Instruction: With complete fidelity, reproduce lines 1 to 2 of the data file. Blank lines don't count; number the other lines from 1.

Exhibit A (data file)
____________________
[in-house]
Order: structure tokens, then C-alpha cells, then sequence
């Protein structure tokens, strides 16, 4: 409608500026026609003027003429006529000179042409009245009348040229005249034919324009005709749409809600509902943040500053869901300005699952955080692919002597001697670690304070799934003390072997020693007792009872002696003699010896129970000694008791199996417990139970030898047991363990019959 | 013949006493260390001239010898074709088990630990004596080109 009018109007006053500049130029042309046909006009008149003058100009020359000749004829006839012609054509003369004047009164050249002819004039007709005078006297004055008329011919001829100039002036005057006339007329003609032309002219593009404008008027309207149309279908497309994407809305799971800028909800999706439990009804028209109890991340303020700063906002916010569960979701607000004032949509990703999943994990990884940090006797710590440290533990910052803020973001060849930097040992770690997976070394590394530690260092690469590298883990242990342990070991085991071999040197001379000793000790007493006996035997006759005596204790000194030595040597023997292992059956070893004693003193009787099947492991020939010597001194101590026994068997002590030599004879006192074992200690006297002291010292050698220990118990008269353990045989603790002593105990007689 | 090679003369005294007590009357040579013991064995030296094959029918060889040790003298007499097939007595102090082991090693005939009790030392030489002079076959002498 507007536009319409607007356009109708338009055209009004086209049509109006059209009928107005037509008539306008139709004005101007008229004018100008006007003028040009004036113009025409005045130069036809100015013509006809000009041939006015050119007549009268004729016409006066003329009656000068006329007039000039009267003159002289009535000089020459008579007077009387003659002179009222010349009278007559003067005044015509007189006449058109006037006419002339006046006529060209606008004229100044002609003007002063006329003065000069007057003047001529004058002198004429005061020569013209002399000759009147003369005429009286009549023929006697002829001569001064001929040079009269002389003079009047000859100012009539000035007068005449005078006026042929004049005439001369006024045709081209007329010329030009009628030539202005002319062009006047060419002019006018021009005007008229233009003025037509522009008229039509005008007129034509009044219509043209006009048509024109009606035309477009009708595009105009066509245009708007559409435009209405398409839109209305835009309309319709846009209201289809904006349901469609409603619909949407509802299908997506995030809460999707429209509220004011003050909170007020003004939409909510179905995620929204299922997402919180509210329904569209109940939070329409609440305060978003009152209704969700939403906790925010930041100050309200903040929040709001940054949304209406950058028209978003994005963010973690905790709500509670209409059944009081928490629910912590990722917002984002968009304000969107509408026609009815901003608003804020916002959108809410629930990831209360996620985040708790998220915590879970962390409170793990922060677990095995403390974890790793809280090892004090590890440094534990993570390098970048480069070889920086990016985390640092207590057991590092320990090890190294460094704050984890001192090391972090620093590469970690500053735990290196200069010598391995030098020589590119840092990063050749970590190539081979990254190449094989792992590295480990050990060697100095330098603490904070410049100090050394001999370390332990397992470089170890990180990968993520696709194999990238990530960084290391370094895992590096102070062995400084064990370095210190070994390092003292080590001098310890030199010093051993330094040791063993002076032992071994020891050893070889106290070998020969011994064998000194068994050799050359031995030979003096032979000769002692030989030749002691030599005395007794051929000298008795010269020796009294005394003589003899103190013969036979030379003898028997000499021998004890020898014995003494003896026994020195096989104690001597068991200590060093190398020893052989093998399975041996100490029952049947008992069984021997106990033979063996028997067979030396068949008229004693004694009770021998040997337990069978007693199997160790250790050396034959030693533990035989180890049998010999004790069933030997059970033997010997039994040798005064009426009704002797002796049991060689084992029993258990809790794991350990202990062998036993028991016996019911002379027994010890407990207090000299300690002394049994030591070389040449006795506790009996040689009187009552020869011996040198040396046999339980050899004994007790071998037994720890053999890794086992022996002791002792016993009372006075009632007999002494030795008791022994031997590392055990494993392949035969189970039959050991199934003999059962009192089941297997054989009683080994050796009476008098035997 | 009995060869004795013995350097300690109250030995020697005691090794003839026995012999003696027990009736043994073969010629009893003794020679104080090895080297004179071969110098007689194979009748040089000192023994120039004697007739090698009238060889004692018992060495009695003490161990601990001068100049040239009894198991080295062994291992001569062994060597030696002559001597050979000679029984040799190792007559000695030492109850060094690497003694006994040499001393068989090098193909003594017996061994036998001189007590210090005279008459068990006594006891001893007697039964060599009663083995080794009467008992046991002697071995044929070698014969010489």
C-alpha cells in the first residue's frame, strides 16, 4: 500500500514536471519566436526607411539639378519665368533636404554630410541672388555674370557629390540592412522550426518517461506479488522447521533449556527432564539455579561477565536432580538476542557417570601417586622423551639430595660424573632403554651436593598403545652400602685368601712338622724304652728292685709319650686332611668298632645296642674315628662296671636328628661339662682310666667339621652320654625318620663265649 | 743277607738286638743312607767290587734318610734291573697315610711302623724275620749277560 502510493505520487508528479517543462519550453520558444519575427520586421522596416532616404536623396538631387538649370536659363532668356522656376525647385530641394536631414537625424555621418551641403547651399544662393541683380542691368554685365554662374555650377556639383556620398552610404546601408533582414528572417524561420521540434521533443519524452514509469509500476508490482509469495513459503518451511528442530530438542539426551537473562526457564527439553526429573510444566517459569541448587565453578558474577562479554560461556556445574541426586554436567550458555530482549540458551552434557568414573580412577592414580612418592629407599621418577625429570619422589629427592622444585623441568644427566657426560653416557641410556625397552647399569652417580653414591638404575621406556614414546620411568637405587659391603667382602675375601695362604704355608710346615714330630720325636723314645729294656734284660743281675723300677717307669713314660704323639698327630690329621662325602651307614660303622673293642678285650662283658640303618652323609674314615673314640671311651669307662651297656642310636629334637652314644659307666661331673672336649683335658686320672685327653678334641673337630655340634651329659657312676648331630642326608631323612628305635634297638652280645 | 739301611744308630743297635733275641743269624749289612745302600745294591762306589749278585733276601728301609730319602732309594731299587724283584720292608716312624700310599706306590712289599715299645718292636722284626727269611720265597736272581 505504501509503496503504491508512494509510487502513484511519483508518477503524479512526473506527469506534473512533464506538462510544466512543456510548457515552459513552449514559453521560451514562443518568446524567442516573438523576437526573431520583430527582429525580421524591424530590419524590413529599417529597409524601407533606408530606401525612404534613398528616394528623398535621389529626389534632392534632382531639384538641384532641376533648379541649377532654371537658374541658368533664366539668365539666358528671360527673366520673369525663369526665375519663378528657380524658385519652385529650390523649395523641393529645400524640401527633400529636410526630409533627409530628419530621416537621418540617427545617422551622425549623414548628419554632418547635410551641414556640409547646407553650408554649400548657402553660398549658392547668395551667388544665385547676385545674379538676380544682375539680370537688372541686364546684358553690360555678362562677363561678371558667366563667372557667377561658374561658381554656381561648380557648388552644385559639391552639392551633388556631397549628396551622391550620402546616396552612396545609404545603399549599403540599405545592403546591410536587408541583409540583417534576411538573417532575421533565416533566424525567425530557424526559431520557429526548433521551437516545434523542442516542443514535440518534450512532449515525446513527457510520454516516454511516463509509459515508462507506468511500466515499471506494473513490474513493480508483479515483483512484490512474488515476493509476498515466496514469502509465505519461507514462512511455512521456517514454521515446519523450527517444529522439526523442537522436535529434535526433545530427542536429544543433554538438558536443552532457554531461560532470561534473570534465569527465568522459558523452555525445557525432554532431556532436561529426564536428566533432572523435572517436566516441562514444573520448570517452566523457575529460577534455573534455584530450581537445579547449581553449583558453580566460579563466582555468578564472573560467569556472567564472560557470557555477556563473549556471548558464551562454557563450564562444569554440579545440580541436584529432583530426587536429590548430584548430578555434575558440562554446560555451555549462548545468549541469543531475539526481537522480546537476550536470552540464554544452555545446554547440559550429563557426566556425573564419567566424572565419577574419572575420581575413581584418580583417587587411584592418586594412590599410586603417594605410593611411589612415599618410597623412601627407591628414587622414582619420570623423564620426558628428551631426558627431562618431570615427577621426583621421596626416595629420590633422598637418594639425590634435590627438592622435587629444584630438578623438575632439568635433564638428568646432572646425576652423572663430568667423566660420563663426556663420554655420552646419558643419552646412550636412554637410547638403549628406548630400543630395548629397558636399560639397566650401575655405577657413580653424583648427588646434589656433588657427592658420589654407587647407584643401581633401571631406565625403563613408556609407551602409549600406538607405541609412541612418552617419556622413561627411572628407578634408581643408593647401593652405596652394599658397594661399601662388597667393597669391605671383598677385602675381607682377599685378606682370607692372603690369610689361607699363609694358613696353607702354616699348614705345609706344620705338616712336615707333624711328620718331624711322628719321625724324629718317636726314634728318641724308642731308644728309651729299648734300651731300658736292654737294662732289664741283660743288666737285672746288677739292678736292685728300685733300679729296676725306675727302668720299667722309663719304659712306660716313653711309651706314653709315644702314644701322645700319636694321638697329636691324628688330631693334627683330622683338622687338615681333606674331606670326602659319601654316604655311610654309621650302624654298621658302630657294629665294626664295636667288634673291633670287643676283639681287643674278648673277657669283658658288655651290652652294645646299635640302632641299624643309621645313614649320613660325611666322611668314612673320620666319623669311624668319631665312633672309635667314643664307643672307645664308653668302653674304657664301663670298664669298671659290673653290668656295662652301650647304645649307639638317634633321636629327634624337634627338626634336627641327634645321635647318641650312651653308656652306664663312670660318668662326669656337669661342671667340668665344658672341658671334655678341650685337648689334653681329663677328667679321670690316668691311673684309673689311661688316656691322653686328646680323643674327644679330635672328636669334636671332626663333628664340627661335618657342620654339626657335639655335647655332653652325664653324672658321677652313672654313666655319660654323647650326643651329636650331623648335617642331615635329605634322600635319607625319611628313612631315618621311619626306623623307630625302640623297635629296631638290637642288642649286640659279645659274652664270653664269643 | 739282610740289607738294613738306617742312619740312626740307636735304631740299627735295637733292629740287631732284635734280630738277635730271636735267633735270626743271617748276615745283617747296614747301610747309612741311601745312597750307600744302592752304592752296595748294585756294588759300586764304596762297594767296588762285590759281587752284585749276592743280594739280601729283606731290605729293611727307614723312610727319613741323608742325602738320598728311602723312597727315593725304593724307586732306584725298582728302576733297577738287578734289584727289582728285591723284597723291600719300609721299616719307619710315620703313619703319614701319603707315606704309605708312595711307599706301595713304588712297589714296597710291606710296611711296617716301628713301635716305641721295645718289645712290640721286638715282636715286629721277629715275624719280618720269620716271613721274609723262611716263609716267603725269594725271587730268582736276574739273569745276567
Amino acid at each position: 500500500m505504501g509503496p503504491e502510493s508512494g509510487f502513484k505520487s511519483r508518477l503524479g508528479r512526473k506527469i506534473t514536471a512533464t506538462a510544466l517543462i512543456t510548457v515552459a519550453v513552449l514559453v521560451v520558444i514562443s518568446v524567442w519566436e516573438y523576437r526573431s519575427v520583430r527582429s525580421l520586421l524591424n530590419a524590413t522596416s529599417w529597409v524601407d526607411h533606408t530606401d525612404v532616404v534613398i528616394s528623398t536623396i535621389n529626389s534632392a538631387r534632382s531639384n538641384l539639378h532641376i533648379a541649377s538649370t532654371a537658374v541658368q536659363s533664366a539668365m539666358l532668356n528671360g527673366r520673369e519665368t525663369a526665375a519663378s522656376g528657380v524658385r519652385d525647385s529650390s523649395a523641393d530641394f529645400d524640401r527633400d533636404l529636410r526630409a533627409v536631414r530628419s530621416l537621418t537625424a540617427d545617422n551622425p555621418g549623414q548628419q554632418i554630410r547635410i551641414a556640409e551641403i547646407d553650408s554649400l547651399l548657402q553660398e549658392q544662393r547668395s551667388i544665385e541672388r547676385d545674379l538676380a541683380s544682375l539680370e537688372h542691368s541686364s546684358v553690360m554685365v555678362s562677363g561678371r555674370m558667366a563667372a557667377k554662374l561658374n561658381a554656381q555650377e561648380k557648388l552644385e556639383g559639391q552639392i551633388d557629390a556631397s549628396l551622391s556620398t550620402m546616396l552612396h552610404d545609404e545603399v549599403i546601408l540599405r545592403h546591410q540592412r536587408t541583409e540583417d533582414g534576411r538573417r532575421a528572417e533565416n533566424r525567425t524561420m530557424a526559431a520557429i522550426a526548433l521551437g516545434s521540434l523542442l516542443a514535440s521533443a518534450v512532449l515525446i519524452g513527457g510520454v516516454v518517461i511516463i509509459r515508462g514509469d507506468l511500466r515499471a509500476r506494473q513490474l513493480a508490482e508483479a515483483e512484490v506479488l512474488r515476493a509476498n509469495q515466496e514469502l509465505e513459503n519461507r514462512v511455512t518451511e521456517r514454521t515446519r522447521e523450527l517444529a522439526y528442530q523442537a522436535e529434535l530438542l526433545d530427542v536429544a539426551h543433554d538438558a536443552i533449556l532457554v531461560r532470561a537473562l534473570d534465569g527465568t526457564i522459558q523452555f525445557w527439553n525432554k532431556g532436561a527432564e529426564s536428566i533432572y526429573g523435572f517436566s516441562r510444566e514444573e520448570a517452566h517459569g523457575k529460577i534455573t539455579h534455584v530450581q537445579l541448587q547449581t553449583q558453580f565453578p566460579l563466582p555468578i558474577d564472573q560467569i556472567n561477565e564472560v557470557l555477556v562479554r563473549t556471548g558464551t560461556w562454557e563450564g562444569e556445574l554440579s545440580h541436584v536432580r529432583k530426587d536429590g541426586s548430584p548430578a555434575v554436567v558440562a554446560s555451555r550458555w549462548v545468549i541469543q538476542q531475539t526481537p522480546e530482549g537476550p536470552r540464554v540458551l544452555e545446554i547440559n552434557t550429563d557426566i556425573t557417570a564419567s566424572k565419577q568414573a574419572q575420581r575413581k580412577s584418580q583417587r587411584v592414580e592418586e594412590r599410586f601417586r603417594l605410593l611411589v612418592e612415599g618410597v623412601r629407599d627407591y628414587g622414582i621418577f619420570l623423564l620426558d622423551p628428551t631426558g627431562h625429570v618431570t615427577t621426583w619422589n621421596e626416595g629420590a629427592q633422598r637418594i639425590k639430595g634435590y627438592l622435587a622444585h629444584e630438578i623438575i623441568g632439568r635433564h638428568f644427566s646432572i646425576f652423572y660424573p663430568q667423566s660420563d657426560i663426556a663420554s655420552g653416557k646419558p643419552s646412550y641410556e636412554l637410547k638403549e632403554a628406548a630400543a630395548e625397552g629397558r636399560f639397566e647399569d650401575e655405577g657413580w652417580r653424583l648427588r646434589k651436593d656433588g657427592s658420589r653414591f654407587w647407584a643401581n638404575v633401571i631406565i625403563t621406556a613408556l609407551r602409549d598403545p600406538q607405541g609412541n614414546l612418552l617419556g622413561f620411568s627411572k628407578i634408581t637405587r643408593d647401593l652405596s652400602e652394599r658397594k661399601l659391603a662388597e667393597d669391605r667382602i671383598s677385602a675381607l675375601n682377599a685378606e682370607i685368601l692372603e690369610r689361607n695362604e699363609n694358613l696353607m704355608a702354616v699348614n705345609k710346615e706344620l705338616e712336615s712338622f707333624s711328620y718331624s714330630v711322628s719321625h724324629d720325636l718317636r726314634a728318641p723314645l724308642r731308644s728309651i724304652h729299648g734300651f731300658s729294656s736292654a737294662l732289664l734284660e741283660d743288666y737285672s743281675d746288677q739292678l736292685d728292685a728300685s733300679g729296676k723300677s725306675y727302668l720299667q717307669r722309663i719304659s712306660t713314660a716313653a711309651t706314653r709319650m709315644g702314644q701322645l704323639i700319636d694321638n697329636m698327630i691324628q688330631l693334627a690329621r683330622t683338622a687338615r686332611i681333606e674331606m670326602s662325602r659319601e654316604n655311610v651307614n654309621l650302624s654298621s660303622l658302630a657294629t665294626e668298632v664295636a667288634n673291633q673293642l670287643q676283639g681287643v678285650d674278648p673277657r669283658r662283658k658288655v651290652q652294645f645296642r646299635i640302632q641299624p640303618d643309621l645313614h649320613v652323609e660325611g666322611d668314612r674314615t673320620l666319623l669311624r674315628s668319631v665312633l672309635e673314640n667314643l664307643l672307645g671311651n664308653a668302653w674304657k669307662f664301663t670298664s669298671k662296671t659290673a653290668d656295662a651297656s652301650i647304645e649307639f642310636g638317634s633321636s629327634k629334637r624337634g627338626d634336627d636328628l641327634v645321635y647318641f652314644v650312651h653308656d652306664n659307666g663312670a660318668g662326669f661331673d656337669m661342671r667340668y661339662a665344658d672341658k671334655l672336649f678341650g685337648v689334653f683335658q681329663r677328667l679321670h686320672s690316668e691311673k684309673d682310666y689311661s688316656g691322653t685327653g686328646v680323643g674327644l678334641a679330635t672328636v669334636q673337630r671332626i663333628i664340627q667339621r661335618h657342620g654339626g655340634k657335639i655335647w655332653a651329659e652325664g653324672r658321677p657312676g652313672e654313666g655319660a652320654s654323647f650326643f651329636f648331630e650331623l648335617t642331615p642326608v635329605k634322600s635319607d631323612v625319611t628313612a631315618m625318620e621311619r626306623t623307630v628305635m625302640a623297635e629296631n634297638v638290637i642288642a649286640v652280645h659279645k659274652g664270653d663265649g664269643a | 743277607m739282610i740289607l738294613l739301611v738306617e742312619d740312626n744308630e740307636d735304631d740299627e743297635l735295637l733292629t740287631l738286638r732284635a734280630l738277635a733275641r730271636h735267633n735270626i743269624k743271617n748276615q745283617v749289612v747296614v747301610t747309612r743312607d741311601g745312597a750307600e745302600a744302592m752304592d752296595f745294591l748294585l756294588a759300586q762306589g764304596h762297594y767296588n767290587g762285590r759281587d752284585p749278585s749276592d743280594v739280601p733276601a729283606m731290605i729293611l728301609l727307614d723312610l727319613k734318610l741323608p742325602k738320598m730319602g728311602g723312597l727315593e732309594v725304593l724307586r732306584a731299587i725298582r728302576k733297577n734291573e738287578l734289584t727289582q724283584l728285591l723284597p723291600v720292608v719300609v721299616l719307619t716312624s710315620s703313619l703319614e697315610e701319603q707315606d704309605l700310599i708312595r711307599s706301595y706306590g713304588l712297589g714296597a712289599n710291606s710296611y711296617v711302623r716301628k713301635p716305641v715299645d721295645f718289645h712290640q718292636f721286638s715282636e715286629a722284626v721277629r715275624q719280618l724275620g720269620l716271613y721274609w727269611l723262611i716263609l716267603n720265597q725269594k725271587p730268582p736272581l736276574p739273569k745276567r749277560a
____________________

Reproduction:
[in-house]
Order: structure tokens, then C-alpha cells, then sequence